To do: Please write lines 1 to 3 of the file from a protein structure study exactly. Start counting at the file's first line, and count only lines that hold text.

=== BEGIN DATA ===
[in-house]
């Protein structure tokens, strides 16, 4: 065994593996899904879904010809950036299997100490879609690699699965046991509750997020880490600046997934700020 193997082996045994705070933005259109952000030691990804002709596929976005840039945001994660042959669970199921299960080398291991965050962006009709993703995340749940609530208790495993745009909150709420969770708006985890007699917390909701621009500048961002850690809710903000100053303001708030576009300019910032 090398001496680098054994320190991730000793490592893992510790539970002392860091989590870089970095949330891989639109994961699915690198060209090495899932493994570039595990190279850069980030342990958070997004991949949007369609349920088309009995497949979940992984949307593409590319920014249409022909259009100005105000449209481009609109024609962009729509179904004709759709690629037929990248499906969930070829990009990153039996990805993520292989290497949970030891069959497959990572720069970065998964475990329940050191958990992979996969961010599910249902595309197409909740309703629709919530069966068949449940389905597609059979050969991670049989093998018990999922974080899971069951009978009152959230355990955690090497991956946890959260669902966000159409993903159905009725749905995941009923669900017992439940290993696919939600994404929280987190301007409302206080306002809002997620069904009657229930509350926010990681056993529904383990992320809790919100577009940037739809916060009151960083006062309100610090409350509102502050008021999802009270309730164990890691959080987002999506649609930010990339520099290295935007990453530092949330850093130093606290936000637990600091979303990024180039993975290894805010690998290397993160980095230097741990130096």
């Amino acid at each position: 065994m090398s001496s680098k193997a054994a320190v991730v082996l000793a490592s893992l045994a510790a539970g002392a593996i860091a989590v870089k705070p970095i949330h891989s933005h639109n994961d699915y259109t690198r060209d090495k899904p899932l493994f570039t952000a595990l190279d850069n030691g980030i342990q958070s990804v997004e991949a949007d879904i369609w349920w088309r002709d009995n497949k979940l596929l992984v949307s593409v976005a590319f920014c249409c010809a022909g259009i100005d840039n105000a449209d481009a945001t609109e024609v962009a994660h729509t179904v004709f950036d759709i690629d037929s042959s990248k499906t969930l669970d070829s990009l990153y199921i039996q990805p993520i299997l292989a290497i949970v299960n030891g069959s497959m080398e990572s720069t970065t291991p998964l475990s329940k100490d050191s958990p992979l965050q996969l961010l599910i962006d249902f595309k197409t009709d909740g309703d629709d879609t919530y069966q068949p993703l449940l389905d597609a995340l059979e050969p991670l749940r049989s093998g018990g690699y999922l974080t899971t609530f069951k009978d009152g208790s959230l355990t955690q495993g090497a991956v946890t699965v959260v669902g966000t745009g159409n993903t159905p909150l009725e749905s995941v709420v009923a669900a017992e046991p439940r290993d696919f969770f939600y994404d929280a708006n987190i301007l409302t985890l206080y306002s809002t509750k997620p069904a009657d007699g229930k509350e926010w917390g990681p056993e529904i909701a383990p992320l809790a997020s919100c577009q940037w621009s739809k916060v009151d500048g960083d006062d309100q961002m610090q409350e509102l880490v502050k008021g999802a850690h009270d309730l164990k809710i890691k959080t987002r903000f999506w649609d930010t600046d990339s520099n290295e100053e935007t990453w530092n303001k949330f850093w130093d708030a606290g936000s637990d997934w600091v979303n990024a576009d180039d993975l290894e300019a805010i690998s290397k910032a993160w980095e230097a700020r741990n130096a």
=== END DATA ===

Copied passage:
[in-house]
């Protein structure tokens, strides 16, 4: 065994593996899904879904010809950036299997100490879609690699699965046991509750997020880490600046997934700020 193997082996045994705070933005259109952000030691990804002709596929976005840039945001994660042959669970199921299960080398291991965050962006009709993703995340749940609530208790495993745009909150709420969770708006985890007699917390909701621009500048961002850690809710903000100053303001708030576009300019910032 090398001496680098054994320190991730000793490592893992510790539970002392860091989590870089970095949330891989639109994961699915690198060209090495899932493994570039595990190279850069980030342990958070997004991949949007369609349920088309009995497949979940992984949307593409590319920014249409022909259009100005105000449209481009609109024609962009729509179904004709759709690629037929990248499906969930070829990009990153039996990805993520292989290497949970030891069959497959990572720069970065998964475990329940050191958990992979996969961010599910249902595309197409909740309703629709919530069966068949449940389905597609059979050969991670049989093998018990999922974080899971069951009978009152959230355990955690090497991956946890959260669902966000159409993903159905009725749905995941009923669900017992439940290993696919939600994404929280987190301007409302206080306002809002997620069904009657229930509350926010990681056993529904383990992320809790919100577009940037739809916060009151960083006062309100610090409350509102502050008021999802009270309730164990890691959080987002999506649609930010990339520099290295935007990453530092949330850093130093606290936000637990600091979303990024180039993975290894805010690998290397993160980095230097741990130096």
């Amino acid at each position: 065994m090398s001496s680098k193997a054994a320190v991730v082996l000793a490592s893992l045994a510790a539970g002392a593996i860091a989590v870089k705070p970095i949330h891989s933005h639109n994961d699915y259109t690198r060209d090495k899904p899932l493994f570039t952000a595990l190279d850069n030691g980030i342990q958070s990804v997004e991949a949007d879904i369609w349920w088309r002709d009995n497949k979940l596929l992984v949307s593409v976005a590319f920014c249409c010809a022909g259009i100005d840039n105000a449209d481009a945001t609109e024609v962009a994660h729509t179904v004709f950036d759709i690629d037929s042959s990248k499906t969930l669970d070829s990009l990153y199921i039996q990805p993520i299997l292989a290497i949970v299960n030891g069959s497959m080398e990572s720069t970065t291991p998964l475990s329940k100490d050191s958990p992979l965050q996969l961010l599910i962006d249902f595309k197409t009709d909740g309703d629709d879609t919530y069966q068949p993703l449940l389905d597609a995340l059979e050969p991670l749940r049989s093998g018990g690699y999922l974080t899971t609530f069951k009978d009152g208790s959230l355990t955690q495993g090497a991956v946890t699965v959260v669902g966000t745009g159409n993903t159905p909150l009725e749905s995941v709420v009923a669900a017992e046991p439940r290993d696919f969770f939600y994404d929280a708006n987190i301007l409302t985890l206080y306002s809002t509750k997620p069904a009657d007699g229930k509350e926010w917390g990681p056993e529904i909701a383990p992320l809790a997020s919100c577009q940037w621009s739809k916060v009151d500048g960083d006062d309100q961002m610090q409350e509102l880490v502050k008021g999802a850690h009270d309730l164990k809710i890691k959080t987002r903000f999506w649609d930010t600046d990339s520099n290295e100053e935007t990453w530092n303001k949330f850093w130093d708030a606290g936000s637990d997934w600091v979303n990024a576009d180039d993975l290894e300019a805010i690998s290397k910032a993160w980095e230097a700020r741990n130096a």